I think it is safe to say that 2020 has been a terrible year. From COVID-19 and quarantine, to famous celebrities passing away, to the stress of the upcoming presidential election, it seems like there is no light at the end of the tunnel.
With everything going on in the outside world, is it possible that ISU is disregarding students’ mental health?
When the university decided to abruptly close in March, many students were left jobless and forced to return home. For some students, home is an unaccepting, unsafe and unloving environment.
Online classes became more stressful; professors were unprepared to convert their in-person classes to online courses.
The quality of our education decreased, but the price remained the same. And we received no tuition refund.
Fortunately, offering pass/fail classes provided some relief. However, this did not cancel out the fact that many students never received any refund from any expenses—parking passes, tuition, commuter meal plans, etc.
On-campus students received a minor refund from their housing. Presidential Scholars also received a refund.
Although ISU couldn’t have predicted a pandemic, they should have offered partial tuition refund because many paid for in-person classes.
Additionally, the university’s lack of transparency regarding the fall semester’s plans only created more feelings of anxiety and uncertainty.
Student move-in was a stressful time, especially for first-year students. Only two guests were allowed to help move in and students only had an hour to do so. Some students even moved in a week before their roommate did.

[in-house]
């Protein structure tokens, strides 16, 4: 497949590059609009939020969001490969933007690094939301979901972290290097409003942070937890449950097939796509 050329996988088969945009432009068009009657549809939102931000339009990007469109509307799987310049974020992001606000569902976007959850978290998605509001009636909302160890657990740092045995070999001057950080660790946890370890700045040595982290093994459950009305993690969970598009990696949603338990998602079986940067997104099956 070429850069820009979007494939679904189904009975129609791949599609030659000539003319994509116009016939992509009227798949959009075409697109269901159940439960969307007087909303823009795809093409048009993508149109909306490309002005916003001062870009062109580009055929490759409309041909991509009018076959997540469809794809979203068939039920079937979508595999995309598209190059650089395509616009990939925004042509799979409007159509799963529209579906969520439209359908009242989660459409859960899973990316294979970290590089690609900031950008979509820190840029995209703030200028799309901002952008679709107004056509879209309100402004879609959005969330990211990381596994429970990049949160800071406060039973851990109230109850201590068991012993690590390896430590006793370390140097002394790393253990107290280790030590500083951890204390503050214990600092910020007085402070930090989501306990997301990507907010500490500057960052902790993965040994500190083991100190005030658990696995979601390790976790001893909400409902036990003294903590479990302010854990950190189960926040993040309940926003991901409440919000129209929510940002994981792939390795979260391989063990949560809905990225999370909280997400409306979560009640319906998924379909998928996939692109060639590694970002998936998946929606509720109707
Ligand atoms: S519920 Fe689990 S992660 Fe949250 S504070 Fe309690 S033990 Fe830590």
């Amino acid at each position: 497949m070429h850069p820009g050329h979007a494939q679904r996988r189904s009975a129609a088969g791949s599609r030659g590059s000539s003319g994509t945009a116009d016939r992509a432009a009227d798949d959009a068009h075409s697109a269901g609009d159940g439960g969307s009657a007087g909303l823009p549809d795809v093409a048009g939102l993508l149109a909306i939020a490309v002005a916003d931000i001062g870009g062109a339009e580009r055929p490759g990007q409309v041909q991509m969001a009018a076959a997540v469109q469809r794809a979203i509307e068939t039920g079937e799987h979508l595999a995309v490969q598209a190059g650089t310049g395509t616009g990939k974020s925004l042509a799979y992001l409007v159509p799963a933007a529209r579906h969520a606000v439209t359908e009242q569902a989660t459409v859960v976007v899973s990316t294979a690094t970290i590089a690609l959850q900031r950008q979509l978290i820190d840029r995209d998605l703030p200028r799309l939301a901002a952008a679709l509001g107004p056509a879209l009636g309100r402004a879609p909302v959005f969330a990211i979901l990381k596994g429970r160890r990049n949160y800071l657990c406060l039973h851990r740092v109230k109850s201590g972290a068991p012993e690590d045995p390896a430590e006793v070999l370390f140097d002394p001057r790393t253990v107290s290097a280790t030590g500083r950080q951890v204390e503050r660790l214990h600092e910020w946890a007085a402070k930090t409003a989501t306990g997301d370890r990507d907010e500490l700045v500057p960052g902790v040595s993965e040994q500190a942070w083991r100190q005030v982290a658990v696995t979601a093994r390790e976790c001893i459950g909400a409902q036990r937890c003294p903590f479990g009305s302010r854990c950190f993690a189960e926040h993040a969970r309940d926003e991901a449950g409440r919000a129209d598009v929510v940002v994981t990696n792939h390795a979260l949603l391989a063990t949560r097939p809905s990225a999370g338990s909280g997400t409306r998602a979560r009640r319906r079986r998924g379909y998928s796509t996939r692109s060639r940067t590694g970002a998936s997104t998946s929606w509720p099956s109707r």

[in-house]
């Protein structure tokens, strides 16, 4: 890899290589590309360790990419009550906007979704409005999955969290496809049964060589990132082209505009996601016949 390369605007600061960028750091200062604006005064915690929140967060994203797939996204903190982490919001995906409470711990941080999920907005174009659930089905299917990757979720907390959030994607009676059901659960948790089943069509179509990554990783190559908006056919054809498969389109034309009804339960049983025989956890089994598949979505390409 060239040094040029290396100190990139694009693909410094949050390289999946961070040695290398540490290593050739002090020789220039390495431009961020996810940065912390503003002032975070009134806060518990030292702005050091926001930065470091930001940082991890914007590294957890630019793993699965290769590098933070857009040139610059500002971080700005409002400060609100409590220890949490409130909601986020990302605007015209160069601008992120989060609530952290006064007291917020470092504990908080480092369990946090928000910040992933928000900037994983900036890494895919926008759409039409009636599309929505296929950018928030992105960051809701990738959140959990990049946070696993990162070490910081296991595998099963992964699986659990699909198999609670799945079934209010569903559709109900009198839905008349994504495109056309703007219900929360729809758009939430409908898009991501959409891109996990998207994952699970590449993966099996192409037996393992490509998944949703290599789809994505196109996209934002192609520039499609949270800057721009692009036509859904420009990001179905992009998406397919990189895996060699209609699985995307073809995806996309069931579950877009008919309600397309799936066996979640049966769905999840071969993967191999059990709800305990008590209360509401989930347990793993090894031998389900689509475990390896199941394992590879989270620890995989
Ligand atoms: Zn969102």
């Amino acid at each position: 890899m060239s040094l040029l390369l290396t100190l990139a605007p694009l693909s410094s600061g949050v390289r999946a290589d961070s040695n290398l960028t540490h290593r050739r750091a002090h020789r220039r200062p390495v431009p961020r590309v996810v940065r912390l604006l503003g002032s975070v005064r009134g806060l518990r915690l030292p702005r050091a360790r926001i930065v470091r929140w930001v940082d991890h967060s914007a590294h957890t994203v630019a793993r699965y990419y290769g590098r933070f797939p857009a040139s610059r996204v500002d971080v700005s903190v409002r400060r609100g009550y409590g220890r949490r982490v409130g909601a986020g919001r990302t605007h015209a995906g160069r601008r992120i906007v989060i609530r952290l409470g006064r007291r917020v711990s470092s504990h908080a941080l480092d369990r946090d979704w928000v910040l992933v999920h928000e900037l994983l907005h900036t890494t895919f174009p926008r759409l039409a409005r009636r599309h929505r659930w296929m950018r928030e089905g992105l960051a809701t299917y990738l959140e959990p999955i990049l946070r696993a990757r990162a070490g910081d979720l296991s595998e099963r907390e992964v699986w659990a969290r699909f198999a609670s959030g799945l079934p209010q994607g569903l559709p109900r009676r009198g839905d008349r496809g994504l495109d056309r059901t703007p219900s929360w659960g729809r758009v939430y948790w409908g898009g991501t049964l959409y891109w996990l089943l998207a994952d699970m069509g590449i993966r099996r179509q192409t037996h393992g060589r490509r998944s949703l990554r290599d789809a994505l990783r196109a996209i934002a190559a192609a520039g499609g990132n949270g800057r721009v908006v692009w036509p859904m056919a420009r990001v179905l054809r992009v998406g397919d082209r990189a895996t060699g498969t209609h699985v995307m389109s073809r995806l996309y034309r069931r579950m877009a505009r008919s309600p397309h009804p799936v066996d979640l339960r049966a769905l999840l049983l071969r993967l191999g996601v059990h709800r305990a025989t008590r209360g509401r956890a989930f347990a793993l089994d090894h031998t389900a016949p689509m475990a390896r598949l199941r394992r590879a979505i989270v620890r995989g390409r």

In addition, Residential Life has implemented a strict ‘no-guests’ policy. Only students living in residential halls are permitted to be in said halls. If outside guests are caught, students and their guests can be sent to Student Conduct and Integrity.
Let’s break this down: first-year students moved in and only had a trivial timeframe to say goodbye to their families. If their roommate was not moving in for another week, students were practically isolated because of the ‘no-guests’ policy.
If I were a first-year student under those same circumstances, I would be undoubtedly be struggling with my mental health.
Following move-in, the university was not transparent about positive COVID-19 cases and students in quarantine. It was not until roughly a couple of weeks after move-in that the university created the COVID-19 dashboard.
If students are quarantined in the University Apartments, then their mental health is at an increased risk. They are responsible for completing their coursework and contacting their professors and employers.
Quarantined students are also being charged for three meals a day, which is an expense that some cannot afford. They are isolated, stressed and lonely. Understandably, their mental health is at risk.
Inevitably, socially deprived students gathered, and COVID-19 numbers increased, the university used Fraternity and Sorority Life as a scapegoat. Greek Life was temporarily suspended.
In other words, first-year students were already struggling adjusting to the ‘new’ normal and prohibiting them from joining Greek organizations only contributes to feelings of isolation and depression.
Not to mention, hybrid classes are overwhelming. Course work has increased, material is becoming more confusing, and students are practically responsible for teaching themselves for the same price of a “normal” semester.
The university is attempting to limit large gatherings by closing the cafés in Federal Hall and Stalker Hall. Meaning, more students are gathering in the Commons and Dining Hall. How can this be a solution?
Additionally, if students are getting take-out at the Dining Hall, they are all allotted 15 minutes to get their food and leave. Otherwise, they will be charged additional credits. As we all know, the Dining Hall is almost always crowed, so how can this be a solution?
To top it all off, the university has cancelled spring break. Winter break will be extended by a week and finals week will remain the same.
Meaning, students are expected to sustain the entire 16-week semester without a break. I believe this is asking for a mental health crisis.
It begs the question, is the university deliberately disregarding students’ mental health to earn profit?